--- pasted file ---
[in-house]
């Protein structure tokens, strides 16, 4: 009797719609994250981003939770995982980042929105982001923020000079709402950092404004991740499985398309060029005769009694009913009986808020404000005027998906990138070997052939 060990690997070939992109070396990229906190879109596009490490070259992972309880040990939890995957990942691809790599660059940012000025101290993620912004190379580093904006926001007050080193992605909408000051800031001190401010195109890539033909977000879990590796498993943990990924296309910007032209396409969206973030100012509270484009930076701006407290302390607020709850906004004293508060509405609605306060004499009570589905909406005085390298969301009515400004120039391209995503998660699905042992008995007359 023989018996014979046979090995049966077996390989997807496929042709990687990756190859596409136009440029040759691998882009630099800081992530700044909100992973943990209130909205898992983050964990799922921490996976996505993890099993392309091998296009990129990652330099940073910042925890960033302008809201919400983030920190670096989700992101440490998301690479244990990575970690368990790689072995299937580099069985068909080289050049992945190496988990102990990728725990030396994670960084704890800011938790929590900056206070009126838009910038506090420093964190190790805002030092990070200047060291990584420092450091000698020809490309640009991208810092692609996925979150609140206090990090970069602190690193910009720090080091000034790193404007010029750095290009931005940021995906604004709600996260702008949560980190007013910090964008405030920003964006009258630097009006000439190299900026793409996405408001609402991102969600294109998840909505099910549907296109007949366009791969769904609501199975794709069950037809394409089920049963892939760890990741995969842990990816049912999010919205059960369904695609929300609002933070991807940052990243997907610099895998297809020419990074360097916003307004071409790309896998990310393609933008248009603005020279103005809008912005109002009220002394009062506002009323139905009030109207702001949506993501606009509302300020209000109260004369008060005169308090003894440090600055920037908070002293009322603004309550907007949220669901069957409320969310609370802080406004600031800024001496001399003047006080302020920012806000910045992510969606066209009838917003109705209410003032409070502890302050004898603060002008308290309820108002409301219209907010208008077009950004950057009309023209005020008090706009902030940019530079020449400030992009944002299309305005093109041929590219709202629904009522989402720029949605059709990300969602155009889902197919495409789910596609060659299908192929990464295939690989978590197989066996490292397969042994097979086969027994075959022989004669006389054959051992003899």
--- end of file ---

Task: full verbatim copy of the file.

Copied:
[in-house]
């Protein structure tokens, strides 16, 4: 009797719609994250981003939770995982980042929105982001923020000079709402950092404004991740499985398309060029005769009694009913009986808020404000005027998906990138070997052939 060990690997070939992109070396990229906190879109596009490490070259992972309880040990939890995957990942691809790599660059940012000025101290993620912004190379580093904006926001007050080193992605909408000051800031001190401010195109890539033909977000879990590796498993943990990924296309910007032209396409969206973030100012509270484009930076701006407290302390607020709850906004004293508060509405609605306060004499009570589905909406005085390298969301009515400004120039391209995503998660699905042992008995007359 023989018996014979046979090995049966077996390989997807496929042709990687990756190859596409136009440029040759691998882009630099800081992530700044909100992973943990209130909205898992983050964990799922921490996976996505993890099993392309091998296009990129990652330099940073910042925890960033302008809201919400983030920190670096989700992101440490998301690479244990990575970690368990790689072995299937580099069985068909080289050049992945190496988990102990990728725990030396994670960084704890800011938790929590900056206070009126838009910038506090420093964190190790805002030092990070200047060291990584420092450091000698020809490309640009991208810092692609996925979150609140206090990090970069602190690193910009720090080091000034790193404007010029750095290009931005940021995906604004709600996260702008949560980190007013910090964008405030920003964006009258630097009006000439190299900026793409996405408001609402991102969600294109998840909505099910549907296109007949366009791969769904609501199975794709069950037809394409089920049963892939760890990741995969842990990816049912999010919205059960369904695609929300609002933070991807940052990243997907610099895998297809020419990074360097916003307004071409790309896998990310393609933008248009603005020279103005809008912005109002009220002394009062506002009323139905009030109207702001949506993501606009509302300020209000109260004369008060005169308090003894440090600055920037908070002293009322603004309550907007949220669901069957409320969310609370802080406004600031800024001496001399003047006080302020920012806000910045992510969606066209009838917003109705209410003032409070502890302050004898603060002008308290309820108002409301219209907010208008077009950004950057009309023209005020008090706009902030940019530079020449400030992009944002299309305005093109041929590219709202629904009522989402720029949605059709990300969602155009889902197919495409789910596609060659299908192929990464295939690989978590197989066996490292397969042994097979086969027994075959022989004669006389054959051992003899």